While Bessie’s father cast around for a full time job, two people who had done business in his shop, the office manager and chief commercial traveller for a firm of butchers’ suppliers (Cramptons in Manchester) tried to persuade him to join them in a butchers’ wholesale business. He eventually agreed and this business became Gill, Roberts and Co. (Gilcro) – Wilfred being the Co.
Bessie had meanwhile started at the village primary school. The headmaster was known as ‘Banty Baker’ because he kept bantams in the garden of the school house. Every day after registration he would line the boys up, march them out of school, and set them to work for the day on the school garden and his own large garden next door. The girls were set copying pages or reading. The whole day could be spent copying pages and pages about events in the British Empire and Bessie hated it. The concept of ‘the Empire’ was important and Empire Day was celebrated with a holiday and a ceremony.
Fortunately the children had a good infant-level teacher and in standards one and two of juniors, but once they got to Banty’s class they learned nothing. All his energies went on his hens, and he was a stern taskmaster too.
On the day her grandmother died Bessie was kept at home to take messages to all the relations in the village. When she finally got to school she was late and very upset. Banty took her by the chin and stood her in the corner on a stool for the rest of the morning.
After Tideswell, Elizabeth attended Lady Manners school in Bakewell – as did one Joe Wyche, her future husband. Lady Manners was the oldest co-educational school in England (founded in 1636, it admitted girls in 1896). To get in, you had to pass the ‘Common Entrance’ exam, which was very difficult.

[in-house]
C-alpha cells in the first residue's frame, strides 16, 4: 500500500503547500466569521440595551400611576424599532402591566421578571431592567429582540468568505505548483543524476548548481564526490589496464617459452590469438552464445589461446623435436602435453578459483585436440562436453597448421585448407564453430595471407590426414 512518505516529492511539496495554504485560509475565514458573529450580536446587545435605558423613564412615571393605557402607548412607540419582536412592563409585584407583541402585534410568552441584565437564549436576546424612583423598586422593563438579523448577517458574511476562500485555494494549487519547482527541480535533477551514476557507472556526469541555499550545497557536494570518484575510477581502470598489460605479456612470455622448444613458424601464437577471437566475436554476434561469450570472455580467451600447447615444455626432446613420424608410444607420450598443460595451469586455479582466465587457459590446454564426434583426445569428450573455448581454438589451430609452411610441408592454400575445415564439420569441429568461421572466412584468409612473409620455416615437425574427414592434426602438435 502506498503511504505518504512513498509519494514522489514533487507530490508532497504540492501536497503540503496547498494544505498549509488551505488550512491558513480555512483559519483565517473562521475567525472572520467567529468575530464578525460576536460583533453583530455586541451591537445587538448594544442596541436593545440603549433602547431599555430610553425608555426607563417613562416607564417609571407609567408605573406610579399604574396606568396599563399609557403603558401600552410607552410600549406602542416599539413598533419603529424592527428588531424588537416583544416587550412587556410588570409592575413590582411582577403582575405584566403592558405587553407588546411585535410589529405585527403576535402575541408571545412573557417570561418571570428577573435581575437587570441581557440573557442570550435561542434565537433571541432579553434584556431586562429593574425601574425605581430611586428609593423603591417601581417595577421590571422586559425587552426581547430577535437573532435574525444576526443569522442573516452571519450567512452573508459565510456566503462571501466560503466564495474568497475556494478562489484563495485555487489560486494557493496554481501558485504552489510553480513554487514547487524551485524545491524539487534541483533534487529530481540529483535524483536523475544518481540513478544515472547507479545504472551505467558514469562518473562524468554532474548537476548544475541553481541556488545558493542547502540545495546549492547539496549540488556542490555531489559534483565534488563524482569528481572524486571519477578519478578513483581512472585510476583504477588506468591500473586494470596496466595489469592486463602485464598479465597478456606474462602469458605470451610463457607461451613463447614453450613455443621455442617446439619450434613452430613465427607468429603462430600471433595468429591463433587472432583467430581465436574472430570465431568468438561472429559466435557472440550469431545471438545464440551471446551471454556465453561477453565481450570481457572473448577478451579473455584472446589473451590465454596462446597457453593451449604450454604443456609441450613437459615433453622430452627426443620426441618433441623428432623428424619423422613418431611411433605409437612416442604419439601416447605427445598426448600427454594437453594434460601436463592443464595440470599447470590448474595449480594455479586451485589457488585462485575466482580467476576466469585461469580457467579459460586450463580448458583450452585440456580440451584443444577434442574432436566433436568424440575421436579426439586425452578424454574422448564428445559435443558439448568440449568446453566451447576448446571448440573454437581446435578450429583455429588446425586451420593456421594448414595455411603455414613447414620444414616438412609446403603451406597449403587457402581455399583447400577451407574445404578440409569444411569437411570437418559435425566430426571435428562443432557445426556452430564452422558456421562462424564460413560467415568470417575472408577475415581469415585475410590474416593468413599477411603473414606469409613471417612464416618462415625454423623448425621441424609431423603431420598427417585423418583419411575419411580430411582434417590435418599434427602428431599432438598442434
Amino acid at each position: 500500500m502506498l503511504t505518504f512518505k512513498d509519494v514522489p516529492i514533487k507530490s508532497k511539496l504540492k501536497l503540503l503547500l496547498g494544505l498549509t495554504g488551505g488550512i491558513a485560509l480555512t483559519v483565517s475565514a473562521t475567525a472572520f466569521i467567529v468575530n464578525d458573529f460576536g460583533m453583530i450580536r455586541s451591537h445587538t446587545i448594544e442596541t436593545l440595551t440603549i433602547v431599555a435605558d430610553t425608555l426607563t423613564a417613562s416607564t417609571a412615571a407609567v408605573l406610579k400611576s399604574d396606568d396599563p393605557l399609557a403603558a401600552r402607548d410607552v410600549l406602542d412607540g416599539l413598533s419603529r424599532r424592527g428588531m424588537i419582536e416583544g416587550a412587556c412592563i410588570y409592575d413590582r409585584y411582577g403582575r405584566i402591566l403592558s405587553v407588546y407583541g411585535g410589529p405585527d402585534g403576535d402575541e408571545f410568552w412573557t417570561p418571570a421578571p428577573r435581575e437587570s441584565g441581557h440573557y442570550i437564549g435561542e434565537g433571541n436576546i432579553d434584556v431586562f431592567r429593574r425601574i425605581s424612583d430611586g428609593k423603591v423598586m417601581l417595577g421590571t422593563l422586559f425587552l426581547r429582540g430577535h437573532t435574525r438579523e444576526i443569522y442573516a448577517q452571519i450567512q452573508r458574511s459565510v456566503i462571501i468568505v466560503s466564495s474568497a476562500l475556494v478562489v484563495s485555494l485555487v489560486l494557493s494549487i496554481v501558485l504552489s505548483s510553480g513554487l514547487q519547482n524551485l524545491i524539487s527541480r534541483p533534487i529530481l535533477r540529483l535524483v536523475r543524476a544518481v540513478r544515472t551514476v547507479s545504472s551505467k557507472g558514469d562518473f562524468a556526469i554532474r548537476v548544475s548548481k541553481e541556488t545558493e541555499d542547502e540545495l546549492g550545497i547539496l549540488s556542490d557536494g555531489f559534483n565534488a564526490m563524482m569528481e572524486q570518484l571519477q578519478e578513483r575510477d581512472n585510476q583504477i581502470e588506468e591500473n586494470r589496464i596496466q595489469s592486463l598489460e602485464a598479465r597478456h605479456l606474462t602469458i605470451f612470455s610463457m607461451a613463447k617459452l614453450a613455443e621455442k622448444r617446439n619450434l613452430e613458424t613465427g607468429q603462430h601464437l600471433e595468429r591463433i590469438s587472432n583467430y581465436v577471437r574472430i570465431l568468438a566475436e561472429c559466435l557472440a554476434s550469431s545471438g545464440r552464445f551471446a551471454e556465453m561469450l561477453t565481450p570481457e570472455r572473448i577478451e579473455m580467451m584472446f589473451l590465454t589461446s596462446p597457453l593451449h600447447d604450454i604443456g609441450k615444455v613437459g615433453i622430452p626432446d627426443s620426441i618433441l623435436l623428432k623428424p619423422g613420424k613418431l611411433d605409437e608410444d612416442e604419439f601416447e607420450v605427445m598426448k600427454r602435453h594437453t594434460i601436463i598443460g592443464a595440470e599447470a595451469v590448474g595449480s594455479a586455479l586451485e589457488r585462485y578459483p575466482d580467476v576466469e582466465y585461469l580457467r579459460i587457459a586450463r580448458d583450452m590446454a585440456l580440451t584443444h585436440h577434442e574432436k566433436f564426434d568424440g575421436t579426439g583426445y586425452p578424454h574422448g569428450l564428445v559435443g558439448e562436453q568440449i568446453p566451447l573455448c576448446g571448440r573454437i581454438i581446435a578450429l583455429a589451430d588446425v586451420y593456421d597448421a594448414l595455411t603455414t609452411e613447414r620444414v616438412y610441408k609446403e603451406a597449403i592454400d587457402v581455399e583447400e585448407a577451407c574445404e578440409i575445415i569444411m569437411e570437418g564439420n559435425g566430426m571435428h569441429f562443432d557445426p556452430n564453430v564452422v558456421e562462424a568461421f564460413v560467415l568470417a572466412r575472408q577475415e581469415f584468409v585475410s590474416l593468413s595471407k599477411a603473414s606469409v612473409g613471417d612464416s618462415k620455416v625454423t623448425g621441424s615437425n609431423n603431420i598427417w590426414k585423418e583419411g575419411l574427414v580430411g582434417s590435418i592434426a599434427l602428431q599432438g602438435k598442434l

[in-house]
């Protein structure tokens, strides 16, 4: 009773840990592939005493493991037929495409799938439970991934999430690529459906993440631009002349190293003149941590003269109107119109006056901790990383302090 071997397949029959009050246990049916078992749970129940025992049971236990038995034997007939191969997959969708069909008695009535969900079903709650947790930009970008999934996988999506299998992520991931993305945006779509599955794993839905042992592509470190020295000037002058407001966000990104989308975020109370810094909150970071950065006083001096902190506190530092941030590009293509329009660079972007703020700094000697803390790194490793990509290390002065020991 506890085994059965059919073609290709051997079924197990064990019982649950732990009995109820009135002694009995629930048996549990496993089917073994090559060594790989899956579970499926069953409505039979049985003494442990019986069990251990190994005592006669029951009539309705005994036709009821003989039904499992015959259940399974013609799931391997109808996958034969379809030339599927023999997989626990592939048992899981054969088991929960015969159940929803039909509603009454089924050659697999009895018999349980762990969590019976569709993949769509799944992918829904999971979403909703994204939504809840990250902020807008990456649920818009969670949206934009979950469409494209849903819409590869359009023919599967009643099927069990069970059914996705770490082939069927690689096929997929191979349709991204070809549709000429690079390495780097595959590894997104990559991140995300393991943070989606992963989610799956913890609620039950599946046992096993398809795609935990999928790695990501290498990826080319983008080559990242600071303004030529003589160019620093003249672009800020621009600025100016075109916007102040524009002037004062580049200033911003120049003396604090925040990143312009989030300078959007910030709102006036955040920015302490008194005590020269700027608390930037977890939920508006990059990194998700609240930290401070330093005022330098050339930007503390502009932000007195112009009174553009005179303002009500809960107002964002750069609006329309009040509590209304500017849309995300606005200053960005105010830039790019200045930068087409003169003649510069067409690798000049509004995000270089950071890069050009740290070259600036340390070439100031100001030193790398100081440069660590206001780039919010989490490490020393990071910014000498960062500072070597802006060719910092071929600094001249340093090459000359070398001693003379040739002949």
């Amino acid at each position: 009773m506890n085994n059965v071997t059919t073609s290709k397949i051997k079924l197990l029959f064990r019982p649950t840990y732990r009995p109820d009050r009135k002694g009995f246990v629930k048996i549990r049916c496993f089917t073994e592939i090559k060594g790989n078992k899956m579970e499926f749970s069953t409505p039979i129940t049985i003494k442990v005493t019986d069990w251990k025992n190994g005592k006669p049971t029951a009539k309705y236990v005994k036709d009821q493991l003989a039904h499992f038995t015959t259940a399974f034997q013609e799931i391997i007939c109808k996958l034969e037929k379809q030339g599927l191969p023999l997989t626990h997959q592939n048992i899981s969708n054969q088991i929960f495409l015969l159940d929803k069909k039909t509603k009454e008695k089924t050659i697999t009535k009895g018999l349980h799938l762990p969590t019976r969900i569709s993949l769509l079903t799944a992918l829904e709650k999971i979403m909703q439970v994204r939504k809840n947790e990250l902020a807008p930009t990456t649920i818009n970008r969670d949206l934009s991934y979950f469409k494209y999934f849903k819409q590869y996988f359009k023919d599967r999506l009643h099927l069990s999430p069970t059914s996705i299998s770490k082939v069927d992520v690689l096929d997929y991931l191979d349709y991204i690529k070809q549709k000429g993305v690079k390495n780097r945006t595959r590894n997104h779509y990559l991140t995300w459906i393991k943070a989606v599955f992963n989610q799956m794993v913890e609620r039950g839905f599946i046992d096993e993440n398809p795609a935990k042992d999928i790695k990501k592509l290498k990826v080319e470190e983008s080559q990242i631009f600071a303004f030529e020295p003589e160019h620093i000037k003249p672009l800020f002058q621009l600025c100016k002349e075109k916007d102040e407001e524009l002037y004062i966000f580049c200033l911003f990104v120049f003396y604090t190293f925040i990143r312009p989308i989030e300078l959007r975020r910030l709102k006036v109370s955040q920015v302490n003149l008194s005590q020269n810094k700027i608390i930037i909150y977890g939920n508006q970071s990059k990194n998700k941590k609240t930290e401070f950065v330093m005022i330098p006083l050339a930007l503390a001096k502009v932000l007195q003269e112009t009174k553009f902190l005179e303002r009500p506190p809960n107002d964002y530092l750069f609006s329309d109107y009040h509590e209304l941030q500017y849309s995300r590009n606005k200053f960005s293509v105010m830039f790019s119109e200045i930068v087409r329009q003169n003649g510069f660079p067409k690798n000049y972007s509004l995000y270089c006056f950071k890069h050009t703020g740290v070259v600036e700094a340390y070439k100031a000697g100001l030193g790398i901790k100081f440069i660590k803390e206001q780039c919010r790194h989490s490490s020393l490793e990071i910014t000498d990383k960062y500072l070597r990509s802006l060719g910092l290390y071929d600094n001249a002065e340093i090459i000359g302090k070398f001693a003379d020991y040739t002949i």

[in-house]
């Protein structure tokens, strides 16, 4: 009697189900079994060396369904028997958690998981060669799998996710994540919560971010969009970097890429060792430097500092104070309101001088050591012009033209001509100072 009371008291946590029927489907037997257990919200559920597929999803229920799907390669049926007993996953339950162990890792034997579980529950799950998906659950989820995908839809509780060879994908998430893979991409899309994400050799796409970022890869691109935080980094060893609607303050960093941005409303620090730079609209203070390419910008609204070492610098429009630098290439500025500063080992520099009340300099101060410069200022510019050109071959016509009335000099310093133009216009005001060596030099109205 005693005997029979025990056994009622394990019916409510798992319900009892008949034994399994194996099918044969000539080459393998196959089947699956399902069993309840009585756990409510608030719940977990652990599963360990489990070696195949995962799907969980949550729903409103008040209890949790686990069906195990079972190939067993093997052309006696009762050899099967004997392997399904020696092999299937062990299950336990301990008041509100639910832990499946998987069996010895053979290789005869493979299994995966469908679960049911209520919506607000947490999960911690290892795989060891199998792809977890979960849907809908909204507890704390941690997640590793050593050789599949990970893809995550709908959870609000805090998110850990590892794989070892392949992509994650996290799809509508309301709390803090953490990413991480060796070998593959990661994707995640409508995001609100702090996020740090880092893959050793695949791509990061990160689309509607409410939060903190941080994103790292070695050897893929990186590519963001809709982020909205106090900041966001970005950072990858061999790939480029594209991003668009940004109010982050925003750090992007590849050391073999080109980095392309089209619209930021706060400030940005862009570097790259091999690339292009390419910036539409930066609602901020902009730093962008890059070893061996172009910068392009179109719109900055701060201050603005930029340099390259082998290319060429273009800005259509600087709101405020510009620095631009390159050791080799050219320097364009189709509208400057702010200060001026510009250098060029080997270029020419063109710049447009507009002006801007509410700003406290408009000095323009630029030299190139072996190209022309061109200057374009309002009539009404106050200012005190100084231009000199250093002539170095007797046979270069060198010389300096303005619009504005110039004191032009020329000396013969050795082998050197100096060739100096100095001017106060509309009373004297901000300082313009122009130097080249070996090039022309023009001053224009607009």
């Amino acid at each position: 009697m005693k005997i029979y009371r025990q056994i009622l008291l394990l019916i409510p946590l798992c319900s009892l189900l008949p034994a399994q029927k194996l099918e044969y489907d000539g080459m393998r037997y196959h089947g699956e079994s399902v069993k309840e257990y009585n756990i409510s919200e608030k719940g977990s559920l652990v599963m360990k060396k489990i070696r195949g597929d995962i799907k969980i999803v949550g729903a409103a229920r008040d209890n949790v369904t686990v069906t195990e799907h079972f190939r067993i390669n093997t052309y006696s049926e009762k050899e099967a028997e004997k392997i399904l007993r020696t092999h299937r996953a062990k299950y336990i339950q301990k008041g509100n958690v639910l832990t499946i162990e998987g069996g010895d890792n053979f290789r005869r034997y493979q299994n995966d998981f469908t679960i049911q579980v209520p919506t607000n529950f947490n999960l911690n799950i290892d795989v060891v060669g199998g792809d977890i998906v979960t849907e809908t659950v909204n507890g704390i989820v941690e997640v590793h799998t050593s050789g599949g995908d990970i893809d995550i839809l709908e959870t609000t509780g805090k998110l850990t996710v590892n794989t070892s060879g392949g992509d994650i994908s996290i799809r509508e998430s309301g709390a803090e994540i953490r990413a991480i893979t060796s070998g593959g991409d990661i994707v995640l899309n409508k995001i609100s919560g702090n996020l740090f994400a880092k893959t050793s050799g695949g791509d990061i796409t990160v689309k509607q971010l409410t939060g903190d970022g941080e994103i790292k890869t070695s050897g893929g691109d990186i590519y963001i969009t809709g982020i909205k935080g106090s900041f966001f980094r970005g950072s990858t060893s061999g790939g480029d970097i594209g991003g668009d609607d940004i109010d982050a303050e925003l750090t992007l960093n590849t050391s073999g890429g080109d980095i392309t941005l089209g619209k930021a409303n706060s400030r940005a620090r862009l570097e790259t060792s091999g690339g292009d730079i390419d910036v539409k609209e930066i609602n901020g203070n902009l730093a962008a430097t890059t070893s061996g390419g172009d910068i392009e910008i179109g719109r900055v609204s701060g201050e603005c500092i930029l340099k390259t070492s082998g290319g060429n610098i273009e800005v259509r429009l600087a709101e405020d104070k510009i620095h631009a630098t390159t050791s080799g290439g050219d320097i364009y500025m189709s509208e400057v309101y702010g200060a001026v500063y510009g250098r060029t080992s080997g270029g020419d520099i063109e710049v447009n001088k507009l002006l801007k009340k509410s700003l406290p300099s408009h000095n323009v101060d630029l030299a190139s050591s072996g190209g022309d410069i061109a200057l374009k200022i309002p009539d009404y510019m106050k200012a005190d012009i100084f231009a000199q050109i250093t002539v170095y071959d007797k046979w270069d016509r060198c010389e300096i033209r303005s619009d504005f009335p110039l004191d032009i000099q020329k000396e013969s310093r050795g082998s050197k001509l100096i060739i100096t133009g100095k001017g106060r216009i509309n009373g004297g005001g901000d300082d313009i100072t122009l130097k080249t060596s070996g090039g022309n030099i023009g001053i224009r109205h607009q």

Bessie didn’t think much of Joe at first – he used to follow her home from school and him and his friend Ralph Reynolds would take the mickey out of her. The children used to catch a train (later replaced by a bus) from Millers Dale to Bakewell, and Joe would always put his hands out of the window in Monsal Dale Head Tunnel to collect soot and then smear it in one of the boys’ faces.
Although he was usually at the centre of any trouble at school, Joe took his rugby very seriously. He played for a very successful team that beat King’s School Macclesfield 95-
a memorable match. Joe subsequently taunted his Deputy Head mercilessly, as he
had been a ‘King’s man’.
Tideswell was very different in Bessie and Joe’s young days and Bessie always felt the main difference was that there was so much more going on. People had to make more of their own entertainment but there were more amenities.
Of course, Tideswell was famous for its well-dressing ceremonies. The well dressing was part of a whole carnival week in June. Each day of the week there was a different activity. Tuesday, for example, was the day the Non-Conformists marched around town, while Church of England members marched on a Thursday. Wednesday was sports day. Many other activities took place: a flower exhibition and competition, horse racing and motor bike racing on ‘The Cliff’. Even the Prince of Wales, later the Duke of Windsor, came to see the racing. Friday was the day the members of the Order of ‘Odd Fellows’ marched, with their silk top hats and coloured sashes. The first Saturday the Carnival Queen was crowned. On the last Saturday the carnival proper was held, with competitions for best fancy dress, best decorated float, best marching band etc. There was a cow roast and bowling wooden skittles to win a live pig and the wells were decorated traditionally with flowers and stones to form intricate pictures.
All proceeds went to the Hospital and Nursing Association. Elizabeth had to go every Sunday morning with a notebook on a round to collect contributions from members. If you didn’t belong to the Association you couldn’t have the village nurse or get into the hospital in Sheffield. This was before the NHS was even dreamed of.